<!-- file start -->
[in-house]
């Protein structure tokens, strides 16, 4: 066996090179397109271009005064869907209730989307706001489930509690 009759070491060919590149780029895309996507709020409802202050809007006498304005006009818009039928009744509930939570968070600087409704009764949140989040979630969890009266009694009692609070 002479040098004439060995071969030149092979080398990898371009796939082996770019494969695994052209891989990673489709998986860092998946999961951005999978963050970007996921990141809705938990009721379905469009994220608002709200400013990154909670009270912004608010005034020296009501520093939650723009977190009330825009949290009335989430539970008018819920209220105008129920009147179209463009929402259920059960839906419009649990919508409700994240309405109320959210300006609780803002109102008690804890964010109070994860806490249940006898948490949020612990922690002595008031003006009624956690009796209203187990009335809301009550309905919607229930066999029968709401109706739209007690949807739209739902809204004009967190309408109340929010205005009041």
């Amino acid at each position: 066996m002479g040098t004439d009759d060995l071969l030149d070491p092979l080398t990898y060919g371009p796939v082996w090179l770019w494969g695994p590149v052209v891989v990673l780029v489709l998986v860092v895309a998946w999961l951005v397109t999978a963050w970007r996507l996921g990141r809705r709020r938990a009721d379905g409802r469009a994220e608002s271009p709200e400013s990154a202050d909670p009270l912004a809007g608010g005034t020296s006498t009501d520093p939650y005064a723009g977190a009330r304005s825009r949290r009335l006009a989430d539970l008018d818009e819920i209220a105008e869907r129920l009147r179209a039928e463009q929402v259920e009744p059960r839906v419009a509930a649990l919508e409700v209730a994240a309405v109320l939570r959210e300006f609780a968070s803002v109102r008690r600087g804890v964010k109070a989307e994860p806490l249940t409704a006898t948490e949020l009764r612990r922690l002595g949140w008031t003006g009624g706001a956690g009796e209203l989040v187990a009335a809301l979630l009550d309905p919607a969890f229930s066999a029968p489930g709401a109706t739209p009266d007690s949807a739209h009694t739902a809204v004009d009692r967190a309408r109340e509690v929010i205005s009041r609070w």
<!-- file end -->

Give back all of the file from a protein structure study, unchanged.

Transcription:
[in-house]
């Protein structure tokens, strides 16, 4: 066996090179397109271009005064869907209730989307706001489930509690 009759070491060919590149780029895309996507709020409802202050809007006498304005006009818009039928009744509930939570968070600087409704009764949140989040979630969890009266009694009692609070 002479040098004439060995071969030149092979080398990898371009796939082996770019494969695994052209891989990673489709998986860092998946999961951005999978963050970007996921990141809705938990009721379905469009994220608002709200400013990154909670009270912004608010005034020296009501520093939650723009977190009330825009949290009335989430539970008018819920209220105008129920009147179209463009929402259920059960839906419009649990919508409700994240309405109320959210300006609780803002109102008690804890964010109070994860806490249940006898948490949020612990922690002595008031003006009624956690009796209203187990009335809301009550309905919607229930066999029968709401109706739209007690949807739209739902809204004009967190309408109340929010205005009041």
């Amino acid at each position: 066996m002479g040098t004439d009759d060995l071969l030149d070491p092979l080398t990898y060919g371009p796939v082996w090179l770019w494969g695994p590149v052209v891989v990673l780029v489709l998986v860092v895309a998946w999961l951005v397109t999978a963050w970007r996507l996921g990141r809705r709020r938990a009721d379905g409802r469009a994220e608002s271009p709200e400013s990154a202050d909670p009270l912004a809007g608010g005034t020296s006498t009501d520093p939650y005064a723009g977190a009330r304005s825009r949290r009335l006009a989430d539970l008018d818009e819920i209220a105008e869907r129920l009147r179209a039928e463009q929402v259920e009744p059960r839906v419009a509930a649990l919508e409700v209730a994240a309405v109320l939570r959210e300006f609780a968070s803002v109102r008690r600087g804890v964010k109070a989307e994860p806490l249940t409704a006898t948490e949020l009764r612990r922690l002595g949140w008031t003006g009624g706001a956690g009796e209203l989040v187990a009335a809301l979630l009550d309905p919607a969890f229930s066999a029968p489930g709401a109706t739209p009266d007690s949807a739209h009694t739902a809204v004009d009692r967190a309408r109340e509690v929010i205005s009041r609070w």